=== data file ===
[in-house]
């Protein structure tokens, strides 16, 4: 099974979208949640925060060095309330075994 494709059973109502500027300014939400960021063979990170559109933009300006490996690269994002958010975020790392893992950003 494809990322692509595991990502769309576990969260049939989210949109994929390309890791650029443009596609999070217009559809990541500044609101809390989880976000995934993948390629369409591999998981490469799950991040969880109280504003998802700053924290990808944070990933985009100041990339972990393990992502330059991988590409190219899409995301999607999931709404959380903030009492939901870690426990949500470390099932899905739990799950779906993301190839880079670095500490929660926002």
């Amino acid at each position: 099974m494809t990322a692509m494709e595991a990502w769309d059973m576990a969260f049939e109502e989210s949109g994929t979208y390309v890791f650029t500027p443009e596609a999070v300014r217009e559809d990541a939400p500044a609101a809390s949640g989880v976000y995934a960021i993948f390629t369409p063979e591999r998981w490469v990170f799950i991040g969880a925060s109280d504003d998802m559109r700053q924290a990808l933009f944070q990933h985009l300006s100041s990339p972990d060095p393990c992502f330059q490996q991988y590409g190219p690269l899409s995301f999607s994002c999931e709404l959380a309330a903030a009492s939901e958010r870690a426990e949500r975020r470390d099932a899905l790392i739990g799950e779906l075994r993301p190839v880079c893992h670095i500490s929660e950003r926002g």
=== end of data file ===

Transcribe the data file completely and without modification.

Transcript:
[in-house]
């Protein structure tokens, strides 16, 4: 099974979208949640925060060095309330075994 494709059973109502500027300014939400960021063979990170559109933009300006490996690269994002958010975020790392893992950003 494809990322692509595991990502769309576990969260049939989210949109994929390309890791650029443009596609999070217009559809990541500044609101809390989880976000995934993948390629369409591999998981490469799950991040969880109280504003998802700053924290990808944070990933985009100041990339972990393990992502330059991988590409190219899409995301999607999931709404959380903030009492939901870690426990949500470390099932899905739990799950779906993301190839880079670095500490929660926002």
């Amino acid at each position: 099974m494809t990322a692509m494709e595991a990502w769309d059973m576990a969260f049939e109502e989210s949109g994929t979208y390309v890791f650029t500027p443009e596609a999070v300014r217009e559809d990541a939400p500044a609101a809390s949640g989880v976000y995934a960021i993948f390629t369409p063979e591999r998981w490469v990170f799950i991040g969880a925060s109280d504003d998802m559109r700053q924290a990808l933009f944070q990933h985009l300006s100041s990339p972990d060095p393990c992502f330059q490996q991988y590409g190219p690269l899409s995301f999607s994002c999931e709404l959380a309330a903030a009492s939901e958010r870690a426990e949500r975020r470390d099932a899905l790392i739990g799950e779906l075994r993301p190839v880079c893992h670095i500490s929660e950003r926002g």